Acupuncture and medication
Studies consistently show that acupuncture is as effective as, or more effective than medication for anxiety and depression, without the harmful side effects.
Many people use acupuncture to avoid the need for antidepressants and anti-anxiety medication. Others find that their medication is more effective when combined with acupuncture, and that acupuncture reduces its negative side-effects. Some people use acupuncture to help manage their emotions when withdrawing from medication.
When you become stressed, your sympathetic nervous system is activated, putting you into 'fight-or-flight' mode. When you experience stress over a sustained period of time, your nervous system can get 'stuck' in fight-or-flight mode and you become unable to relax.
Acupuncture activates your parasympathetic nervous system, which opposes your sympathetic nervous system. This 'turns off' the fight-or-flight response, enabling you to feel calm and relaxed.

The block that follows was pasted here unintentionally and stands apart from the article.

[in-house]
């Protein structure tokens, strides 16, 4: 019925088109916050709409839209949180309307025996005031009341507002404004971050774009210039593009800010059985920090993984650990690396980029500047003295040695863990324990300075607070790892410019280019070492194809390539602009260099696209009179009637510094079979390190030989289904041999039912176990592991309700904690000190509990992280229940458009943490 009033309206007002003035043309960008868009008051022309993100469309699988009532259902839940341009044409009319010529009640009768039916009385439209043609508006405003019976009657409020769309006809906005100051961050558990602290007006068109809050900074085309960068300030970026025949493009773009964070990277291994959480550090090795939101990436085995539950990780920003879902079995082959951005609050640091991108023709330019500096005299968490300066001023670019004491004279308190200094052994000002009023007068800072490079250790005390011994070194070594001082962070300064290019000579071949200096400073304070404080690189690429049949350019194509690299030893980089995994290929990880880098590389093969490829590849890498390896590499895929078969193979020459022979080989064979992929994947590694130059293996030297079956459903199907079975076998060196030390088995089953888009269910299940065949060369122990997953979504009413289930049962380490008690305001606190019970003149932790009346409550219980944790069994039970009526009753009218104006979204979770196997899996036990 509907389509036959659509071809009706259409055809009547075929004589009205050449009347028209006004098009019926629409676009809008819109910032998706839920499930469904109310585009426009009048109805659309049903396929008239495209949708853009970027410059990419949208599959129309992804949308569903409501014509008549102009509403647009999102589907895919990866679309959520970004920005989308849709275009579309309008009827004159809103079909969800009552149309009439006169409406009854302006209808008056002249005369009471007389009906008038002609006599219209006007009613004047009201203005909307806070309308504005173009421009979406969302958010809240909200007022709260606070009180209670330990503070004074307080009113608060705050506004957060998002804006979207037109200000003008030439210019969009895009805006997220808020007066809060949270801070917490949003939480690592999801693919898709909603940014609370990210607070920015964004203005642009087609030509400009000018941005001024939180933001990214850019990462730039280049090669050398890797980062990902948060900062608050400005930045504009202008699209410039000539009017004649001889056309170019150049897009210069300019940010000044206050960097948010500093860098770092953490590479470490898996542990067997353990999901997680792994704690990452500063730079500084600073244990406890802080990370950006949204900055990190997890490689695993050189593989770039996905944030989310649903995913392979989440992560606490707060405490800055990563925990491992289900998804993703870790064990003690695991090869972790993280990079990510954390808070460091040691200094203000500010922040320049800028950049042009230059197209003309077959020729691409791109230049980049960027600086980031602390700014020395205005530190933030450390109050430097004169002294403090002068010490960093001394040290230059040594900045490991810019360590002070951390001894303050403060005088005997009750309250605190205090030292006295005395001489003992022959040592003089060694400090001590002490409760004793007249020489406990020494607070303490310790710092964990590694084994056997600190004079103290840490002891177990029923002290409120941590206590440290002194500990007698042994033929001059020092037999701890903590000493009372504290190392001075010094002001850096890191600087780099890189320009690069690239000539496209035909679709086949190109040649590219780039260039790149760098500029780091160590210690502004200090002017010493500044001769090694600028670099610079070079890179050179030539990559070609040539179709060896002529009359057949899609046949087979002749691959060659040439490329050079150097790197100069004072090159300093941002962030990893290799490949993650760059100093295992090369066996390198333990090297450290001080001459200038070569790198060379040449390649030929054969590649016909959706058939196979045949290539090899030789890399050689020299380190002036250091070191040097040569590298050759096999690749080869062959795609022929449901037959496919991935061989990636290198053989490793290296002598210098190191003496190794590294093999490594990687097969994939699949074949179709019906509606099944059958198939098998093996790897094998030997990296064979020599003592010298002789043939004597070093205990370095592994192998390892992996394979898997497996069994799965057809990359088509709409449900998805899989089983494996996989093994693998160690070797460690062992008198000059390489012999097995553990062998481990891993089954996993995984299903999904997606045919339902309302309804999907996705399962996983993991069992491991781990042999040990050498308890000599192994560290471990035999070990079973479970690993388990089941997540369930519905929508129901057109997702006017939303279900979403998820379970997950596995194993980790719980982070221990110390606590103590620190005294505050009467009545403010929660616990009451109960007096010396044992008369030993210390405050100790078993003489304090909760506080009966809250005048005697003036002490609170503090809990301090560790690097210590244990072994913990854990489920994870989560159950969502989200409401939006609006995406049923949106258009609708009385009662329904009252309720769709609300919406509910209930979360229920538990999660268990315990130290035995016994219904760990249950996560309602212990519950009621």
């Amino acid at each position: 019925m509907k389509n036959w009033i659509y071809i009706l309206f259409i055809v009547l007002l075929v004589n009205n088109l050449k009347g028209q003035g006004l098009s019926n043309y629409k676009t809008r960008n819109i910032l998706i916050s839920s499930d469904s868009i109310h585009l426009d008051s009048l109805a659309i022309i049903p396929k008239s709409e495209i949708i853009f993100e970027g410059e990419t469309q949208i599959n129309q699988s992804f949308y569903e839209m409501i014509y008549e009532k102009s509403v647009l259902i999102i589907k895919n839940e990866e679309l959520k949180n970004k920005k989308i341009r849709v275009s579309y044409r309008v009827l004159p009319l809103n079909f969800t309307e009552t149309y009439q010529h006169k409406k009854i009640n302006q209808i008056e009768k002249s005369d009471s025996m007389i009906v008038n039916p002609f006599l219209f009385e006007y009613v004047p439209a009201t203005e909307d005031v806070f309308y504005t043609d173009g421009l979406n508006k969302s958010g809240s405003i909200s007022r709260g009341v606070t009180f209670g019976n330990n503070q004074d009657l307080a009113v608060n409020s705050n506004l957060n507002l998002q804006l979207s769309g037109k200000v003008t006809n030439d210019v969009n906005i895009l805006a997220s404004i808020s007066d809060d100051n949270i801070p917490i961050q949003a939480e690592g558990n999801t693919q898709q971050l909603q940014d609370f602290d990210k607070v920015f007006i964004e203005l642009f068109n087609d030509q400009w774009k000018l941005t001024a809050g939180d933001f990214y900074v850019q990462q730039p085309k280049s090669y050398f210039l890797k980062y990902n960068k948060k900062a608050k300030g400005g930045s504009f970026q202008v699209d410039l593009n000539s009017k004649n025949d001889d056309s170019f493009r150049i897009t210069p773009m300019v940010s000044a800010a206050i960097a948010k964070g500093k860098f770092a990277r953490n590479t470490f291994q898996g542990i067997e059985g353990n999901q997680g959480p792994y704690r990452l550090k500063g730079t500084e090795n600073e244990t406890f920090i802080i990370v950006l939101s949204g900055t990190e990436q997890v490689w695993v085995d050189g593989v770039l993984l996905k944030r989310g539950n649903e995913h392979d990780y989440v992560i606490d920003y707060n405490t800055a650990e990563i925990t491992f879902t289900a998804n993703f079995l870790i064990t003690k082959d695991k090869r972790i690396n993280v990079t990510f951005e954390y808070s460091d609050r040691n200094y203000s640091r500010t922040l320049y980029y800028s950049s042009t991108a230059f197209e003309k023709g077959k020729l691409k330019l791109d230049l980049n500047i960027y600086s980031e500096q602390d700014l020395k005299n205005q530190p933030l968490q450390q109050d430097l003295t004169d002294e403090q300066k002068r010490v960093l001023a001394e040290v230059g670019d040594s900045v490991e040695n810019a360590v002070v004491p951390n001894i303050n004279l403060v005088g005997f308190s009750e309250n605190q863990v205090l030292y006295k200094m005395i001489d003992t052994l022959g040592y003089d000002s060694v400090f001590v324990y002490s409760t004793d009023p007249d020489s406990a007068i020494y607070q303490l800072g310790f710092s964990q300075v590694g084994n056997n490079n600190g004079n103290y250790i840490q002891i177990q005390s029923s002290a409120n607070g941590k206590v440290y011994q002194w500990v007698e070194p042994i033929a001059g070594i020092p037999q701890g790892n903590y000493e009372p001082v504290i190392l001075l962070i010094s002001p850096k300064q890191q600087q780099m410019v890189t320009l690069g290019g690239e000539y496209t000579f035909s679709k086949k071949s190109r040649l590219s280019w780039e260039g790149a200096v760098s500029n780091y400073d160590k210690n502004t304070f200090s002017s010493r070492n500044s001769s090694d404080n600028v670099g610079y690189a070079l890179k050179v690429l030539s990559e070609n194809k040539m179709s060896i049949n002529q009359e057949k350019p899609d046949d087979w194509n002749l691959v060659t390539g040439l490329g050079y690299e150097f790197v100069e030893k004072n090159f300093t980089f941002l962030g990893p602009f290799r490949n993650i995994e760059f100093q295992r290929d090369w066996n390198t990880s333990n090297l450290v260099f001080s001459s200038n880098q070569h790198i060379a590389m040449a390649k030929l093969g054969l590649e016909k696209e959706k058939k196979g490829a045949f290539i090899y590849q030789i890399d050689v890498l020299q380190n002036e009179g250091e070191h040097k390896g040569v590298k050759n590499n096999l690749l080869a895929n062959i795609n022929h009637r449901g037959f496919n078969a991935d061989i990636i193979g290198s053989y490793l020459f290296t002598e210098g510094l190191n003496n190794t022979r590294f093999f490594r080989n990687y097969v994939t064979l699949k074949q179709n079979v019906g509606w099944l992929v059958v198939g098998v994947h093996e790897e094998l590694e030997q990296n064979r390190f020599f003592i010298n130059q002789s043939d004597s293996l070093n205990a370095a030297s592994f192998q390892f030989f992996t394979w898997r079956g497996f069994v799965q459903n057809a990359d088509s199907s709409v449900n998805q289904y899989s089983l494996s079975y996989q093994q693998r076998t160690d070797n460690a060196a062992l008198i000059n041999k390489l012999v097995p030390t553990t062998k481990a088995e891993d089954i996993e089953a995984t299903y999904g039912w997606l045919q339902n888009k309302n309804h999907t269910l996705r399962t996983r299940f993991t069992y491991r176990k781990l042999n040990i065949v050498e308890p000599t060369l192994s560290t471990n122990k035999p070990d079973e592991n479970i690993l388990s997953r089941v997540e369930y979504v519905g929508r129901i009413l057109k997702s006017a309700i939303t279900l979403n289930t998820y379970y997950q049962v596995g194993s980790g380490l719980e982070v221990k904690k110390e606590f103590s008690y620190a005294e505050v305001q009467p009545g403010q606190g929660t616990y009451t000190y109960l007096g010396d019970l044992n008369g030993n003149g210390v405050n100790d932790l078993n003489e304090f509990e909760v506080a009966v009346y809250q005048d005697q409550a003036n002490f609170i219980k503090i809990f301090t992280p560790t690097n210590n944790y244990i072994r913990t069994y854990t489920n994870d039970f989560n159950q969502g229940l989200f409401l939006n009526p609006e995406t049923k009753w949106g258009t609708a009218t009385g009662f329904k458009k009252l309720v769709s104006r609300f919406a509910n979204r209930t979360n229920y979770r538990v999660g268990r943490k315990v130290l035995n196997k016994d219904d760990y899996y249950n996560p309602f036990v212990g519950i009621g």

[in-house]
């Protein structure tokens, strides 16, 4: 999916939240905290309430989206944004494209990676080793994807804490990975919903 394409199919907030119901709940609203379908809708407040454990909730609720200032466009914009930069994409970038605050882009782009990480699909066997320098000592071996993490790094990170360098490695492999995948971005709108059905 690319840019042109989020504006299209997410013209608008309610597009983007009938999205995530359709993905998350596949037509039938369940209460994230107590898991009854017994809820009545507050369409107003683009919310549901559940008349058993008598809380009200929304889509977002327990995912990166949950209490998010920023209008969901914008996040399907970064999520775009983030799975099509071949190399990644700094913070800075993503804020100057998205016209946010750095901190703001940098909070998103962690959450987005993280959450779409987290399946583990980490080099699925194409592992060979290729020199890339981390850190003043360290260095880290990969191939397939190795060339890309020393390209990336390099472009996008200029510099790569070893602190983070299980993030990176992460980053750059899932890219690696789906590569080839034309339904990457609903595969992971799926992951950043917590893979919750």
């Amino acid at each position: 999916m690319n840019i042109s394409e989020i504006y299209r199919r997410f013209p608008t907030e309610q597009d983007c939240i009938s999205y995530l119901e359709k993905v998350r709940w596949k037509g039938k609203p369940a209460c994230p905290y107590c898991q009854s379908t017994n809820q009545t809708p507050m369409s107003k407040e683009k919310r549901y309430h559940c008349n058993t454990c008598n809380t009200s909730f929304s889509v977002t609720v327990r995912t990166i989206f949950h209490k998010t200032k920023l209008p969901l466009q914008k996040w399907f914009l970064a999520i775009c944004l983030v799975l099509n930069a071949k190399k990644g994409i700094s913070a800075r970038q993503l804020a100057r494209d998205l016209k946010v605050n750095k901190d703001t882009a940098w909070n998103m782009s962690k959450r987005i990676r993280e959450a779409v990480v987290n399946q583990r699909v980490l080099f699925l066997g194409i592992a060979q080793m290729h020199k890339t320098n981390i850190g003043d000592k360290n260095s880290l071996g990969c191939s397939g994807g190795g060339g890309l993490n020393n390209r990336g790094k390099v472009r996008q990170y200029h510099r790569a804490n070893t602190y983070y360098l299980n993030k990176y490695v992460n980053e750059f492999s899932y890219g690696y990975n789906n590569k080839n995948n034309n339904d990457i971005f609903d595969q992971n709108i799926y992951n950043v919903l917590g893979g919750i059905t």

Acupuncture helps you to relax by deactivating the 'analytical' brain, which is responsible for worry and anxiety. It also acts on parts of the brain that reduce sensitivity to emotional stress, so that you feel less stressed.
Managing stress-related conditions
Many people find that acupuncture for relaxation helps them to manage other conditions that are affected by stress. These include insomnia, back pain, chronic pain, headache, irritable bowel syndrome, menopausal symptoms, migraines, premenstrual syndrome and urinary incontinence.
Acupuncture can increase positive feelings and produce a sense of wellbeing by regulating brain chemicals that affect mood, including serotonin, noradrenaline, dopamine, GABA, neuropeptide Y and ACTH.
Depression is often associated with the way that different parts of your brain interact with each other when it is at rest. This interaction is called the 'default mode network'. A study (Dhond 2007) has shown that acupuncture can change the default mode network, and so may help to treat this aspect of depression.